And so I found myself in a parental nightmare scenario: having to explain Santa Claus, or no Santa Claus, to other people’s children.
The girl was in Grade 2 at the time, and she was my daughter’s best friend. It was a minute or two after the final bell rang on the last day of school before Christmas. The children, bursting with excitement, had just charged through the doors to start a two-week break. I don’t remember what prompted my daughter’s friend to make her pronouncement. I just know that when she did, she planted her feet and looked squarely at me, her chin set in challenge, eyes alight, daring me to react.
Every child running past us stopped. They looked at her and then at me to see what I would say. I was in one of those 360º movie pans where the audio dips to a hum while the audience watches to see what the character will do.
I was aware that many of the children around me believed, or wanted to; I was not going to shred their dreams. I also knew that if I didn’t answer truthfully, I would lose all credibility with my daughter’s friend.
Here’s what I said:
I believe in Santa Claus. Santa Claus is the spirit of giving. If I see someone in need and want to help them out, then I’m the spirit of giving. When you really like someone and want to give them a gift, you’re the spirit of giving. When presents appear in your stocking on Christmas morning, it means that someone loves you enough to be filled with the spirit of giving. That’s Santa Claus.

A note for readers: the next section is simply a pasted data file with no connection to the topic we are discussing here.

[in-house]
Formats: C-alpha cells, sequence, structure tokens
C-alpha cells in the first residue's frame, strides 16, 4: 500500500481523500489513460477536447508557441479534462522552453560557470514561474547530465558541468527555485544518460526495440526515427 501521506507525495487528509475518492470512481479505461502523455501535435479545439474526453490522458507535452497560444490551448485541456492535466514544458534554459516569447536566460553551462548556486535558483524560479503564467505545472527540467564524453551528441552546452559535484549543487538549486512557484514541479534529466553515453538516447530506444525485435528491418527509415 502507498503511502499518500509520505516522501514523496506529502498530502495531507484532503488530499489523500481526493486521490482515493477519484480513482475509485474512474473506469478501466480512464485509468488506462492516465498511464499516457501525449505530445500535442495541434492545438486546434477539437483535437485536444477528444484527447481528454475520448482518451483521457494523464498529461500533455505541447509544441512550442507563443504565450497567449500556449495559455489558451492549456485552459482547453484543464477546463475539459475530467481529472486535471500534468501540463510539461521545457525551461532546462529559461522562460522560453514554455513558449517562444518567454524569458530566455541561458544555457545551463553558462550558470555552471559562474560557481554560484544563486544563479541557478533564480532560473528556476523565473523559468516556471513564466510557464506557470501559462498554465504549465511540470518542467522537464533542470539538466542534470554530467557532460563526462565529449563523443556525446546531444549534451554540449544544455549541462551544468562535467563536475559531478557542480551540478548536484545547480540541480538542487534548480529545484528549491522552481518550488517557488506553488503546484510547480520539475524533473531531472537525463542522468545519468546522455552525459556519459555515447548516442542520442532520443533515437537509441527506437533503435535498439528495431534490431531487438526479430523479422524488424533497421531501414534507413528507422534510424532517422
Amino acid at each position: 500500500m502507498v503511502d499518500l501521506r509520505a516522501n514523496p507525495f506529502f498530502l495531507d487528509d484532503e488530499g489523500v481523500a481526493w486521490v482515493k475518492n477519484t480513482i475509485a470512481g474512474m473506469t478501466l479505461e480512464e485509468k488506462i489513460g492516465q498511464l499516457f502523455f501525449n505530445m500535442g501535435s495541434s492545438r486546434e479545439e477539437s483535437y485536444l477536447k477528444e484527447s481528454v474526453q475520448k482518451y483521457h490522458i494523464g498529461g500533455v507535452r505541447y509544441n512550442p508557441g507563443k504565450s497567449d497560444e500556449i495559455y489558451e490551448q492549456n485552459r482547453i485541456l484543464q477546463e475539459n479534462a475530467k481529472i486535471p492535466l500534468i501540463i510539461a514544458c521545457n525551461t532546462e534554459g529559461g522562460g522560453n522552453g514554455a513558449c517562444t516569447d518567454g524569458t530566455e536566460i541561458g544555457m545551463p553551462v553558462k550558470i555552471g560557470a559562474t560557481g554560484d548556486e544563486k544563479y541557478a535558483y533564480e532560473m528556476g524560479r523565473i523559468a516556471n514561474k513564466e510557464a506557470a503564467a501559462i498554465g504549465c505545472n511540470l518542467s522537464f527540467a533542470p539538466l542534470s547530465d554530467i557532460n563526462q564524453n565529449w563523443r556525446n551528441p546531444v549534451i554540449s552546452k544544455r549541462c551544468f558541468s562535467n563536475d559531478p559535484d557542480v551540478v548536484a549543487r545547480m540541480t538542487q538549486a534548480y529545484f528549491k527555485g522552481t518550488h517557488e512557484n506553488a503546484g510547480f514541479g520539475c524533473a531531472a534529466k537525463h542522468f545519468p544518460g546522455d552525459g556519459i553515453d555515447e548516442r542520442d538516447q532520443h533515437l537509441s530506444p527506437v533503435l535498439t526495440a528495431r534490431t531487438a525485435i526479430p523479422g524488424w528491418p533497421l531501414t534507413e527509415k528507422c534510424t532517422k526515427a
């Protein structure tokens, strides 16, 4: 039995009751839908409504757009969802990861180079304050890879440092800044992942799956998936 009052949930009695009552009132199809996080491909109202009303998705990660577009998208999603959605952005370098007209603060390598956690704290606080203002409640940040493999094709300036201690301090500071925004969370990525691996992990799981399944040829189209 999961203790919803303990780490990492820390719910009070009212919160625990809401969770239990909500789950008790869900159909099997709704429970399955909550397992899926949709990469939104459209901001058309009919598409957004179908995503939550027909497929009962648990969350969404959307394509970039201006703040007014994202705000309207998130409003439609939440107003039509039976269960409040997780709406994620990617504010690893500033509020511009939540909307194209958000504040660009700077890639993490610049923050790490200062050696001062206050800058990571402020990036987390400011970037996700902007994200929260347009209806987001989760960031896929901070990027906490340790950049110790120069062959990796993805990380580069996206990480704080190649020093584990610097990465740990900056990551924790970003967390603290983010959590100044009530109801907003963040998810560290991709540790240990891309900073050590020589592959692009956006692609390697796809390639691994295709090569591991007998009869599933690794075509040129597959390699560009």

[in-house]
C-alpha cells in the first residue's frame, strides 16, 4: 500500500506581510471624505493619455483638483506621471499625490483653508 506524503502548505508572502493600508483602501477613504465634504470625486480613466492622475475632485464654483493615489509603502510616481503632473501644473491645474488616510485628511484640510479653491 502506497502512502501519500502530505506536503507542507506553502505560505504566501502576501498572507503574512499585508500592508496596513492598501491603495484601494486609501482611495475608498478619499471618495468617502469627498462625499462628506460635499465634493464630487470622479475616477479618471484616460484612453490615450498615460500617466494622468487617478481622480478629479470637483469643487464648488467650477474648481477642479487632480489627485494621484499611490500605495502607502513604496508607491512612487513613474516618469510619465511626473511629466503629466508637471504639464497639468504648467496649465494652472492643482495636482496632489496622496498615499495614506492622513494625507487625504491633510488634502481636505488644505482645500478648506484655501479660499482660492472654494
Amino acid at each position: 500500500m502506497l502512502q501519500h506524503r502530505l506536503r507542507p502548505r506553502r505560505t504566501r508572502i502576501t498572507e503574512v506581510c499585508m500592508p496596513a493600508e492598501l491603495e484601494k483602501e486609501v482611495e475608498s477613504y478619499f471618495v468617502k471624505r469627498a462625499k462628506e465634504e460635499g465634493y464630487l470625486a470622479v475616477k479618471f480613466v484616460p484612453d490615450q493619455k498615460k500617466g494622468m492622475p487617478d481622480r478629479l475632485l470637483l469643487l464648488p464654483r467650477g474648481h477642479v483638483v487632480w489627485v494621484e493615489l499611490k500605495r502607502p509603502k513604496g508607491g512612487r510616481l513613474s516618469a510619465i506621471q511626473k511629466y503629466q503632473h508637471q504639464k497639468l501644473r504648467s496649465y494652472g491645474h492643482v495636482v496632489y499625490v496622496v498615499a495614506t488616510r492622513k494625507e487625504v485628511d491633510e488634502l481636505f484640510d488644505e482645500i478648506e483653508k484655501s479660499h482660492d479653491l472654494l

The spirit of living
Over the years I have read many times the “Santa Claus” argument against a belief in God. Atheists routinely trot that one out. They say that someone’s belief in God is as childish and delusional as a belief in Santa Claus.
I don’t have to believe in a man in a red suit to believe in what is the very best about Christmas—the spirit of giving. I don’t have to believe in a man in the sky to believe in what is the very best about our universe—the spirit of living.
Oh, yes. I believe in Santa Claus. That spirit of giving and living moves and breathes through this holiday season, no matter what faith people have. That is why so many atheists still celebrate Christmas. They feel it, too.
May you find the spirit of giving and living, now and the whole year through.